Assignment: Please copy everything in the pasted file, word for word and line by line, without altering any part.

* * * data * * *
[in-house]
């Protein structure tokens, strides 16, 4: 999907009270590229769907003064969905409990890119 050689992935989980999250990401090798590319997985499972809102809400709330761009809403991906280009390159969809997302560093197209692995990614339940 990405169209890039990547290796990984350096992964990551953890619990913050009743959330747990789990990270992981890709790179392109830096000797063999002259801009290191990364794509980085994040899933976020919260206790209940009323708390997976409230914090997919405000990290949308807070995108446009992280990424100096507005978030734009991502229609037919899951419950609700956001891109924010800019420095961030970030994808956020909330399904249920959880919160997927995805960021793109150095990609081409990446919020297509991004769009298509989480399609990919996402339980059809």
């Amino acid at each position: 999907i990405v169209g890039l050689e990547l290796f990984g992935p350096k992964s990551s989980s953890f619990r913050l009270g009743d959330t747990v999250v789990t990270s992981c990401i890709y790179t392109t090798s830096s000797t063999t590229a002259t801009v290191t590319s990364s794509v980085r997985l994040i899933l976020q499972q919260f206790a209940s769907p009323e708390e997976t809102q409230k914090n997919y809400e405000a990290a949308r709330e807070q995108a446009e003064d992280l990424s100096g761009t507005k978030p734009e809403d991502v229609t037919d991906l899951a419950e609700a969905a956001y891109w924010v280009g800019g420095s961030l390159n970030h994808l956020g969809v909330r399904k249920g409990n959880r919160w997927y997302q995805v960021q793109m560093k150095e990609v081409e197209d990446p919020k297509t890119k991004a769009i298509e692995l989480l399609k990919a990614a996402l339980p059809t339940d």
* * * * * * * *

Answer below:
[in-house]
């Protein structure tokens, strides 16, 4: 999907009270590229769907003064969905409990890119 050689992935989980999250990401090798590319997985499972809102809400709330761009809403991906280009390159969809997302560093197209692995990614339940 990405169209890039990547290796990984350096992964990551953890619990913050009743959330747990789990990270992981890709790179392109830096000797063999002259801009290191990364794509980085994040899933976020919260206790209940009323708390997976409230914090997919405000990290949308807070995108446009992280990424100096507005978030734009991502229609037919899951419950609700956001891109924010800019420095961030970030994808956020909330399904249920959880919160997927995805960021793109150095990609081409990446919020297509991004769009298509989480399609990919996402339980059809």
């Amino acid at each position: 999907i990405v169209g890039l050689e990547l290796f990984g992935p350096k992964s990551s989980s953890f619990r913050l009270g009743d959330t747990v999250v789990t990270s992981c990401i890709y790179t392109t090798s830096s000797t063999t590229a002259t801009v290191t590319s990364s794509v980085r997985l994040i899933l976020q499972q919260f206790a209940s769907p009323e708390e997976t809102q409230k914090n997919y809400e405000a990290a949308r709330e807070q995108a446009e003064d992280l990424s100096g761009t507005k978030p734009e809403d991502v229609t037919d991906l899951a419950e609700a969905a956001y891109w924010v280009g800019g420095s961030l390159n970030h994808l956020g969809v909330r399904k249920g409990n959880r919160w997927y997302q995805v960021q793109m560093k150095e990609v081409e197209d990446p919020k297509t890119k991004a769009i298509e692995l989480l399609k990919a990614a996402l339980p059809t339940d």